Maybe you asked yourself those three questions and you feel like watching sports really is critical to your walk with Christ. There isn't anything wrong with that, God made us all different, but make sure that is really the direction God is pointing you.
2. Make sure the time and energy devoted to sports is proportionate to how important it actually is.
For a Christian, this is especially important. Compare how many hours a week you spend consumed with sports, either watching them on TV, reading about them, taking your kids to sports practices or sitting through games, to how many hours you have prayed this week. Or cared for orphans and widows. Or read your bible.
This doesn't just apply to sports, but to any interest. While for me, sports doesn't tend to be an issue, I personally have to watch how much time I spend shopping verses how much time I spend with God. It's not that I buy a lot, but I spend a lot of time shopping around, researching, stockpiling necessities, etc. I actually stopped using coupons because the act of couponing was taking up too much time compared to the time I spent with God. But with an all consuming interest that is as socially mandated as sports, we need to especially be cautious of making sure what is important gets the most time and energy.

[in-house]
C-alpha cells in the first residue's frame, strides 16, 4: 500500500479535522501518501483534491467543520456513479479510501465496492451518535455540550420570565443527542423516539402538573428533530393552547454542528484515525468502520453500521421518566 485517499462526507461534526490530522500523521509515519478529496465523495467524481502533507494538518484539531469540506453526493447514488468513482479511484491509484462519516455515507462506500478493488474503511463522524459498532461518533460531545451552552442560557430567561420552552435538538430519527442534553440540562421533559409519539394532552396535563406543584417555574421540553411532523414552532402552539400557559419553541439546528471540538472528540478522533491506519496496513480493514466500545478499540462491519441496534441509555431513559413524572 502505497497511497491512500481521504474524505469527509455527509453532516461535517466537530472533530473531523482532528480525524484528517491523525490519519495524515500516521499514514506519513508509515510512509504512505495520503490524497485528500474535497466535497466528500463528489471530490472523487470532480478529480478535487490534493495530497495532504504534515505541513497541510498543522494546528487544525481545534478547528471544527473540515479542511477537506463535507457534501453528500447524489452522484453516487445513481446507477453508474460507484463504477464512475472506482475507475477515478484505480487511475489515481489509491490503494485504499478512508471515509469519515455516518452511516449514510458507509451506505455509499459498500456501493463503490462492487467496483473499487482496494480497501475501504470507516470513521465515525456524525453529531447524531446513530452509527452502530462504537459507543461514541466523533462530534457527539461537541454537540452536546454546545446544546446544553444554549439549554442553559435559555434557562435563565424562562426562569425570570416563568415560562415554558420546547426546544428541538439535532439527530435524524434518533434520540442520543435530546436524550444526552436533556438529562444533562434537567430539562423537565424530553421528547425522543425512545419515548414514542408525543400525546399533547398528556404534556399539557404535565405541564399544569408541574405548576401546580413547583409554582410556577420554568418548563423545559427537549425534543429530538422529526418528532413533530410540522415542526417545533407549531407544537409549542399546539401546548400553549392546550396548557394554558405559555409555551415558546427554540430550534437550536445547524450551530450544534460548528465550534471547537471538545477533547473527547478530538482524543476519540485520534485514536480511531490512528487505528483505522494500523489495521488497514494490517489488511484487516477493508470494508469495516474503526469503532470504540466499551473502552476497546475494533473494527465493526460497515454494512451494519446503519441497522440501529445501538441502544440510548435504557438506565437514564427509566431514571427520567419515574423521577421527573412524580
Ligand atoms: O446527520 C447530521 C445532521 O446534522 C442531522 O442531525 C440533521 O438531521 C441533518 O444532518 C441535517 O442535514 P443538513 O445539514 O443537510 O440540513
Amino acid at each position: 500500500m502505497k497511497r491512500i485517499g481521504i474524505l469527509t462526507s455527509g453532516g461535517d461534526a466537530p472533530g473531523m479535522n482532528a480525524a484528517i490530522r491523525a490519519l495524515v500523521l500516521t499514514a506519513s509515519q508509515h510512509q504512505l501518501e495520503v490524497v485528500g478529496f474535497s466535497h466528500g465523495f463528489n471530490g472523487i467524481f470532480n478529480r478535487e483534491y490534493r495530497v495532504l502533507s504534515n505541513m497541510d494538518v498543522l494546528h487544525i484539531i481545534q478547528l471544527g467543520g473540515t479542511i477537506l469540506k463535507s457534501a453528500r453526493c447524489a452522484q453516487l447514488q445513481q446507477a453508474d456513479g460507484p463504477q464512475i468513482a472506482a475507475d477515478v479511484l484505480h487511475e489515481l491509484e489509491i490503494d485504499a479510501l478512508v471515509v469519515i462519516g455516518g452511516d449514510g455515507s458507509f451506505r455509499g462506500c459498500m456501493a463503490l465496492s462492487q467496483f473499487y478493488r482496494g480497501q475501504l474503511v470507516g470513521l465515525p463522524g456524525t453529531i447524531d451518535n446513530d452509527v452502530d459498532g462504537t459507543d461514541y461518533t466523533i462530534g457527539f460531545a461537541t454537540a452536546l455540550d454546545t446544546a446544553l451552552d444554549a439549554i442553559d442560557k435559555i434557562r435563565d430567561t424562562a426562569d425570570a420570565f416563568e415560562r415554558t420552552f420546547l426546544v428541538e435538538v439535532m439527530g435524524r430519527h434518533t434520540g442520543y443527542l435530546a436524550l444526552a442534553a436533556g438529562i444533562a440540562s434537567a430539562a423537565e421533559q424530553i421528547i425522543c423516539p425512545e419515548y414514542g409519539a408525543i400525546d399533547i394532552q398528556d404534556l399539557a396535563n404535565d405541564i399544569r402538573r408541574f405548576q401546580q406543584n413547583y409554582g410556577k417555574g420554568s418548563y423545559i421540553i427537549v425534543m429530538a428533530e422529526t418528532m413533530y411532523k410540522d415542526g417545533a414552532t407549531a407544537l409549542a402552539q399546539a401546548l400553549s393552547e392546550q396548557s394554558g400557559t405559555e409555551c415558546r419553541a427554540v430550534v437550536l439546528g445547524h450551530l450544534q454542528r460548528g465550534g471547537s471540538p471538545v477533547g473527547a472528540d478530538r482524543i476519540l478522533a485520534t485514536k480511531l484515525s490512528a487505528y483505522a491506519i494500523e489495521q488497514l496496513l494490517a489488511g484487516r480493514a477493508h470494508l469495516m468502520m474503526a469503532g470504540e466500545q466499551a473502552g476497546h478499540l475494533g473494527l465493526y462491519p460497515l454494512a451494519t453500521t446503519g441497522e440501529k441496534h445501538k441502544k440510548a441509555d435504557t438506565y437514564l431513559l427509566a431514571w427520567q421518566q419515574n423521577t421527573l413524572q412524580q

3. Make sure you are teaching your kids priorities about what is really important, not just by what you say, but by what you do and the choices you make.
Do your kids see you skipping church every Sunday during football season because you don't want to miss the 1:00 pm kickoff? Then they are going to have a hard time seeing church as a priority later in life.
Do your kids see you telling friends and neighbors that you're too busy to spend time with them or to help them, but then see you come in the house and plop yourself down in front of an entire day of NCAA basketball tournaments? Then they will have a hard time valuing relationships and serving other people.
Do your kids see that you consider taking them to practice and going to their games as quality family time? Then they are going to have trouble understanding how to have quality time with their own kids.
Again, this one doesn't just apply to sports (such as, does your kid see you come home every day and need a beer to unwind from work? Then they will have trouble knowing how to unwind from a hard day without alcohol!). But so many people worship the almighty sports God in the name of family time and "providing opportunities for their kids", that you really have to look at the messages you are sending. One of the scariest bible verses for parents is, "If anyone causes one of these little ones—those who believe in me—to stumble, it would be better for them to have a large millstone hung around their neck and to be drowned in the depths of the sea." (Matthew 18:6) It is worth the honest and prayerful self-reflection to see what messages your children may be picking up from you.
4. There is no reason to make your children miserable. God has made them into specific individuals with specific gifts, talents and interests. Prayerfully involve your children in sports and do not exploit them.